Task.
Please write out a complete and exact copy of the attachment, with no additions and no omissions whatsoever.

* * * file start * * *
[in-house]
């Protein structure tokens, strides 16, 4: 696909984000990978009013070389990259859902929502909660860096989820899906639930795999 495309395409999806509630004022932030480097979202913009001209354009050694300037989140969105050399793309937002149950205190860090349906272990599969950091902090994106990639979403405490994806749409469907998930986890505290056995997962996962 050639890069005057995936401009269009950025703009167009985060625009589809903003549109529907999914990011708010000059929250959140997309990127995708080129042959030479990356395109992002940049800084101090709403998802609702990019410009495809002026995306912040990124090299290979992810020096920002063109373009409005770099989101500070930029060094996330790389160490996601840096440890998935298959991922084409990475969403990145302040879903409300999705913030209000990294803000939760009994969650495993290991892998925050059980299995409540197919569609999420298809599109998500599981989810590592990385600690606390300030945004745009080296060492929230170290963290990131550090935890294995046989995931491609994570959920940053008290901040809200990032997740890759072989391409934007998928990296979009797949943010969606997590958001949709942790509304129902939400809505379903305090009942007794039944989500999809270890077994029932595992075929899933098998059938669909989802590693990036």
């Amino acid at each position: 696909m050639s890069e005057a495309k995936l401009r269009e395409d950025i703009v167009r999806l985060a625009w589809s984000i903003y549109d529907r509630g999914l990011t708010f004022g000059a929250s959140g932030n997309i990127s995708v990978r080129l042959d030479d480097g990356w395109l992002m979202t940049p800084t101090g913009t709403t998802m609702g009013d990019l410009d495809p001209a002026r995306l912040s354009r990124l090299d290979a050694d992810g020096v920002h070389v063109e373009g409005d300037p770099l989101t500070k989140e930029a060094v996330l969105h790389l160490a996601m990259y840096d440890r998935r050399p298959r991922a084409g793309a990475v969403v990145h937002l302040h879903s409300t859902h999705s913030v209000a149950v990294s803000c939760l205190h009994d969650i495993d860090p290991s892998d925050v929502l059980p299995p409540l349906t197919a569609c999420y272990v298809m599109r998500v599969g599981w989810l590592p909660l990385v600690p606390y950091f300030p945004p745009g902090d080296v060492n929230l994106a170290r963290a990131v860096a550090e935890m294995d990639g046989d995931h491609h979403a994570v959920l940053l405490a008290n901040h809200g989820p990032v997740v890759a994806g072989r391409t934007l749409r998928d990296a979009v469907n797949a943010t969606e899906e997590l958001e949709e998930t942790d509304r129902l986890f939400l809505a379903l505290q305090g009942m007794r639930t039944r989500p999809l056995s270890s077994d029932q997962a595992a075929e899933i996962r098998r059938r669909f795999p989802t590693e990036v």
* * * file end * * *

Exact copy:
[in-house]
């Protein structure tokens, strides 16, 4: 696909984000990978009013070389990259859902929502909660860096989820899906639930795999 495309395409999806509630004022932030480097979202913009001209354009050694300037989140969105050399793309937002149950205190860090349906272990599969950091902090994106990639979403405490994806749409469907998930986890505290056995997962996962 050639890069005057995936401009269009950025703009167009985060625009589809903003549109529907999914990011708010000059929250959140997309990127995708080129042959030479990356395109992002940049800084101090709403998802609702990019410009495809002026995306912040990124090299290979992810020096920002063109373009409005770099989101500070930029060094996330790389160490996601840096440890998935298959991922084409990475969403990145302040879903409300999705913030209000990294803000939760009994969650495993290991892998925050059980299995409540197919569609999420298809599109998500599981989810590592990385600690606390300030945004745009080296060492929230170290963290990131550090935890294995046989995931491609994570959920940053008290901040809200990032997740890759072989391409934007998928990296979009797949943010969606997590958001949709942790509304129902939400809505379903305090009942007794039944989500999809270890077994029932595992075929899933098998059938669909989802590693990036």
């Amino acid at each position: 696909m050639s890069e005057a495309k995936l401009r269009e395409d950025i703009v167009r999806l985060a625009w589809s984000i903003y549109d529907r509630g999914l990011t708010f004022g000059a929250s959140g932030n997309i990127s995708v990978r080129l042959d030479d480097g990356w395109l992002m979202t940049p800084t101090g913009t709403t998802m609702g009013d990019l410009d495809p001209a002026r995306l912040s354009r990124l090299d290979a050694d992810g020096v920002h070389v063109e373009g409005d300037p770099l989101t500070k989140e930029a060094v996330l969105h790389l160490a996601m990259y840096d440890r998935r050399p298959r991922a084409g793309a990475v969403v990145h937002l302040h879903s409300t859902h999705s913030v209000a149950v990294s803000c939760l205190h009994d969650i495993d860090p290991s892998d925050v929502l059980p299995p409540l349906t197919a569609c999420y272990v298809m599109r998500v599969g599981w989810l590592p909660l990385v600690p606390y950091f300030p945004p745009g902090d080296v060492n929230l994106a170290r963290a990131v860096a550090e935890m294995d990639g046989d995931h491609h979403a994570v959920l940053l405490a008290n901040h809200g989820p990032v997740v890759a994806g072989r391409t934007l749409r998928d990296a979009v469907n797949a943010t969606e899906e997590l958001e949709e998930t942790d509304r129902l986890f939400l809505a379903l505290q305090g009942m007794r639930t039944r989500p999809l056995s270890s077994d029932q997962a595992a075929e899933i996962r098998r059938r669909f795999p989802t590693e990036v």